Tue Feb 21 20:25:20 UTC 2017

```> Am 20.02.2017 um 23:05 schrieb Richard A. O'Keefe <ok at cs.otago.ac.nz>:
>
>
>
> On 15/02/17 10:35 AM, Olaf Klinke wrote:
>> You should not have to write tests for functions you did not define.
>
> Correct me if I'm wrong, but any property of max can be derived from the properties of <=.
>
> Unfortunately, this isn't quite true.
>
> Suppose we have two values x y such that x <= y && y <= x && x == y
> *BUT* x and y are distinguishable some other way.  For example,
> suppose we are modelling rational numbers by pairs (n,d) *without*
> insisting that gcd(n,d) == 0.  Then we have
>   (n1,d1) == (n2,d2) = n1*d2 == n2*d1
>   compare (n1,d1) (n2,d2) = compare (n1*d2) (n2*d1)
> BUT (1,2) and (2,4), while ==, are none-the-less distinguishable.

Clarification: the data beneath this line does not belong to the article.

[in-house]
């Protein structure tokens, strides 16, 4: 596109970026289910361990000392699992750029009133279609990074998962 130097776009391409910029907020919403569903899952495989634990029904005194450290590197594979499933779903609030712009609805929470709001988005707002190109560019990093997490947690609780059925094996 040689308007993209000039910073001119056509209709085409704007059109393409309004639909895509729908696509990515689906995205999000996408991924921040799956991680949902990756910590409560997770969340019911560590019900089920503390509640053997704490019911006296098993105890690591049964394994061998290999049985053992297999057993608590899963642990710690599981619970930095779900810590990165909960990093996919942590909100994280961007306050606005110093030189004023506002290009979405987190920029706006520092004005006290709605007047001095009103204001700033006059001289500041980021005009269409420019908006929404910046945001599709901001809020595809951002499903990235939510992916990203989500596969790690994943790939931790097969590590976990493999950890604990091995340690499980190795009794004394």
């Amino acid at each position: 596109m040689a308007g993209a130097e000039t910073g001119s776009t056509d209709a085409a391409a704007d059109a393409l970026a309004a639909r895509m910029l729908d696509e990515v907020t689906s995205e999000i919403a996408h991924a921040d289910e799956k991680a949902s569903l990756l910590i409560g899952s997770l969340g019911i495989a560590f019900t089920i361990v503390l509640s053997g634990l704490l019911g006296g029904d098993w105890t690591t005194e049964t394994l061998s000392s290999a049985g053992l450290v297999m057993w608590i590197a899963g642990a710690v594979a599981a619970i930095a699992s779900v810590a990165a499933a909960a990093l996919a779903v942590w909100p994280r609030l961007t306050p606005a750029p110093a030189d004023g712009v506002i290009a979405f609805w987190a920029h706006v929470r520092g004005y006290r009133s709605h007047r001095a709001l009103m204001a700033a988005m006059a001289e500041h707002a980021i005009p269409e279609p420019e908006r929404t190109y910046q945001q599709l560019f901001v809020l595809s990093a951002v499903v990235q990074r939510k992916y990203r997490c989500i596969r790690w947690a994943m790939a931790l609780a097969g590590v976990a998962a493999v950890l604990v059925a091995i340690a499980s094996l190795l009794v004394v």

>
>
>    max a b = if a > b then a else b
>
> then max x y delivers y.  But if we have
>
>    max a b = if a < b then b else a
>
> then max x y delivers x, and these two results can be distinguished.
>
If you define an Ord instance that is only a preorder rather than a total order, and then downstream rely on functions f that violate the property

x == y implies f x == f y,

I'd call that poor design. The above formula would be something for a Quickcheck module. That said, I myself found it handy in the past to define such preordered types.
> I know and freely admit that if I want a version of max that satisfies
> stronger conditions than Ord can guarantee, it is up to me to write it.
Or rather, be aware of the standard implementation of max in Data.Ord.
Anyways, you are right: Since the type system can not guarantee that every Ord instance is actually a total order, test coverage statistics won't help us here.

Regards,
Olaf
```